How do you take advantage of Use Cases in Enterprise Architect?
How can you link Use Cases and scenarios to formal requirements for improved traceability?
How to leverage your Use Cases to drive other downstream activities like testing and modeling?
Use Case Analysis is a well established technique to identify and improve system requirements. This webinar will examine how Enterprise Architect can model the proposed functionality of a new system using Use Cases and Requirements.
In this webinar you will learn how to:
Don't miss this opportunity to learn more about Enterprise Architect
Enterprise Architect 12.1, Build 1229.
Enterprise Architect provides an in-built Learning Center with a step-by-step guide to help you get started.
The UML Tutorial on the Sparx Systems website can help provide a technical overview of the 13 UML diagrams supported by Enterprise Architect.
You may care to examine the following Community Site video that introduces diagram creation and building a Use Case.
Automatic. Items that appear in the Glossary are automatically highlighted when they are used in text fields in Enterprise Architect.
Yes, you can easily export Enterprise Architect's glossary to a Word, RTF or PDF document. You can learn how to do this from the Help topic System Document Templates. See the Glossary section.
The Glossary is stored in Enterprise Architect's model repository, within the table: t_glossary.
Glossary definitions are not stored or displayed in the Project Browser. To access the Glossary, use the Project menu, or the keyboard shortcut, Alt+2.
Yes, through the Automation Interface or via the table in the model repository, t_glossary. For more information on using the Automation Information to access the Glossary, see the Help topic Term Class.
Yes. It is possible to undertake an XML import of Glossary terms.
The related Import process covers Glossary terms in the exported XML format. For an alternative using an Excel import see: Community Site article Simple VBA Excel to EA importer.
For more information, see the Help topic Using the Image Manager.
It is also possible to download an image library from the Sparx Systems website.
No. This is not supported.
A Use Case scenario is intended to be a simple scenario conveying a single alternate flow. Where there is more complex detail involving multiple alternate flows, then it is best depicted using an Extend connection to the alternate Use Case and placing the nested Alternate scenario in this extended Use Case.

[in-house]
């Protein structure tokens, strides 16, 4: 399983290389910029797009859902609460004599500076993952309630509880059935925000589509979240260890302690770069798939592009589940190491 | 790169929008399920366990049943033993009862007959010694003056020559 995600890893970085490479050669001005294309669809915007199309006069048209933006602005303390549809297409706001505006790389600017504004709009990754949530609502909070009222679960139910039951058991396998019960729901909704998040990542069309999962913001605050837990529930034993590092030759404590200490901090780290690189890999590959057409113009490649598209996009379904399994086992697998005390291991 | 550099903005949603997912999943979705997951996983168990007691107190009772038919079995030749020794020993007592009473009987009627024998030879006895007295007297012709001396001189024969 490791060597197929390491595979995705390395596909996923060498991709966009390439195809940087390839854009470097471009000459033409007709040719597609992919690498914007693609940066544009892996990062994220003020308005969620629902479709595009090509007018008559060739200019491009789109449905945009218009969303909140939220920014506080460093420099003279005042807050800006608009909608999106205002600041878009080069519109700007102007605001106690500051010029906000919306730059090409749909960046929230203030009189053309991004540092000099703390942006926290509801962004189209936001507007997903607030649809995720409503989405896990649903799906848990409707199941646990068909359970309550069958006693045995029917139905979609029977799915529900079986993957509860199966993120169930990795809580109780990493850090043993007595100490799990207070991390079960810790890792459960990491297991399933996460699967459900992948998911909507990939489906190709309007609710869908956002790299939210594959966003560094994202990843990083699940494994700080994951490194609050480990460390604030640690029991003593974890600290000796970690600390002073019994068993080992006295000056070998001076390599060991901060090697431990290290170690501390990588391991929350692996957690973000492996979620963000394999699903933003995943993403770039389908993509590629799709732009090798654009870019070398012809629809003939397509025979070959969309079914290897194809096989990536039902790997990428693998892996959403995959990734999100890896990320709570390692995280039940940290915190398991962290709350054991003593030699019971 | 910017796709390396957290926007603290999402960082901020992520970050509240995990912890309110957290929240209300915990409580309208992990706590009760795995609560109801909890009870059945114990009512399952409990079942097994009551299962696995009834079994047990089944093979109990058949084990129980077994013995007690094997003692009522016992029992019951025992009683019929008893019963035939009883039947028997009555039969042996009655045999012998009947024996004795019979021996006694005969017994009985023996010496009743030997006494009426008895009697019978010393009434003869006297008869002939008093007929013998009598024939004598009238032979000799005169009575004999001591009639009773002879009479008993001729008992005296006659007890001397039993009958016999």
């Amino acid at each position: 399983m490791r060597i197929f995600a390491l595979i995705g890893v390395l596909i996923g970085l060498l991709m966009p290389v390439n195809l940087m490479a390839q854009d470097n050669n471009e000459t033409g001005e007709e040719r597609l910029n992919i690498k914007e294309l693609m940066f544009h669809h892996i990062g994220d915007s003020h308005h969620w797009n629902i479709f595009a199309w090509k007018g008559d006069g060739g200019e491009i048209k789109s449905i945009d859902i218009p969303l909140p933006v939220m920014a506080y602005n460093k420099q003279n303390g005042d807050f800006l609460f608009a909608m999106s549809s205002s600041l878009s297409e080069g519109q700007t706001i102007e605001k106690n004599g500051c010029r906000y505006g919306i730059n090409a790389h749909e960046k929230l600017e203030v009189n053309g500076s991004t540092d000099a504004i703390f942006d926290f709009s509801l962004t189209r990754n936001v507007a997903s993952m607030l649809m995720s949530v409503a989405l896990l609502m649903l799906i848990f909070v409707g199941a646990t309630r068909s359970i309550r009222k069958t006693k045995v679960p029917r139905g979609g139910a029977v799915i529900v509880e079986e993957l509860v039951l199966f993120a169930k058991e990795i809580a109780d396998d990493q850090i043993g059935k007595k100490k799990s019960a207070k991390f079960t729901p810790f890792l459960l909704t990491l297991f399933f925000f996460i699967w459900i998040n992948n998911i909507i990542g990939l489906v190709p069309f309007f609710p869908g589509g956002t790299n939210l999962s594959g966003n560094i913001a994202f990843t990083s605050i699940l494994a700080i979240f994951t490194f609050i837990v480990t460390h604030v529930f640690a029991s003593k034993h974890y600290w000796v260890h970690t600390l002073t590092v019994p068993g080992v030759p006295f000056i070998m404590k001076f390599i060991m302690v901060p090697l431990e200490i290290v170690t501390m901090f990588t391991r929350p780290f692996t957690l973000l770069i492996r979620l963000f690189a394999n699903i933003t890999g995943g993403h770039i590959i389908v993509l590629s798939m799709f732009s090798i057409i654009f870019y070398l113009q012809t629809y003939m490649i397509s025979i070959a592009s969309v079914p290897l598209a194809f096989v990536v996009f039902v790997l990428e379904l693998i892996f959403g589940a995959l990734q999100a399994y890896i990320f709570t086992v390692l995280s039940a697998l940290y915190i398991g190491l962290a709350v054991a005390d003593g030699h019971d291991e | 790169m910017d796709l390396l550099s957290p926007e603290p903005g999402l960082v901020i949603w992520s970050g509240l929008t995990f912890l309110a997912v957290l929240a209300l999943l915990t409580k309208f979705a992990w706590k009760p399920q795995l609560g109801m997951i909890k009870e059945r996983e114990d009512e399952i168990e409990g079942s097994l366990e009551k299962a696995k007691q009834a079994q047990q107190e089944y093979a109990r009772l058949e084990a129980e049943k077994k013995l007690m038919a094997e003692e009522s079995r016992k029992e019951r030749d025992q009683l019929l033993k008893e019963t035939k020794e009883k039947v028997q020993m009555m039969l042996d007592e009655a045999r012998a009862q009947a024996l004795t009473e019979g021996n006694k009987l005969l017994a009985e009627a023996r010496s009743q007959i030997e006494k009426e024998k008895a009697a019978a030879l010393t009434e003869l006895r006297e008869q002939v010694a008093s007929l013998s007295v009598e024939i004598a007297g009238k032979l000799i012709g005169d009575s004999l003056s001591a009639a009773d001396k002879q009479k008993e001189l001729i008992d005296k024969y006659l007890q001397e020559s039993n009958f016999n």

Use the in-built diagram generation to create an Activity diagram.
Yes. You can automatically create a Realization relationship between a Use Case and a Requirement. Simply drag the Requirement from the Project Browser onto a Use Case diagram. If the relationship already exits, Enterprise Architect will automatically add the dependency relationship where it already exists.
You also have the option of placing a Requirement or a Use Case onto a blank diagram and using Insert All Related Elements command to build an appropriate Dependency diagram.
A realization connector shows that the source element implements, or realizes, the destination element. Dependency connectors model a much broader range of relationships between elements. Once you create a Dependency you can further refine its meaning by applying a specialized stereotype.
When you have created a structured scenario, you can generate any of these diagrams from it:
For more information, please refer to the Help topic Generate Diagrams.
The values in the 'Uses', 'Results' and 'State' columns, whilst optional, are significant if you want to generate a diagram from the specification.
Result: Indicates the result or outcome of completing this step. This information is often quite valuable for testing purposes to ensure accurate and timely results are being produced.
State: The name of the State that the system enters, as a result of completing a particular step in the scenario. This information is typically used to create a State machine so Business Analysts can identify the contributing factors that cause State Change within a system.
Yes, the Structured Scenario Editor was available in Enterprise Architect 11.
It was first introduced in Enterprise Architect 8, however the Structured Scenario Editor has undergone many enhancements since its inception.
Yes. The scope of this is very open. It is commonly a Realization or Dependency relationship to a Requirement, Feature or another element elsewhere in the model.
Yes. For more information, please refer to the previous webinar on Model-Driven Use Case Analysis with Structured Scenarios.
Yes. You can link to functional and non-functional requirements on a single line.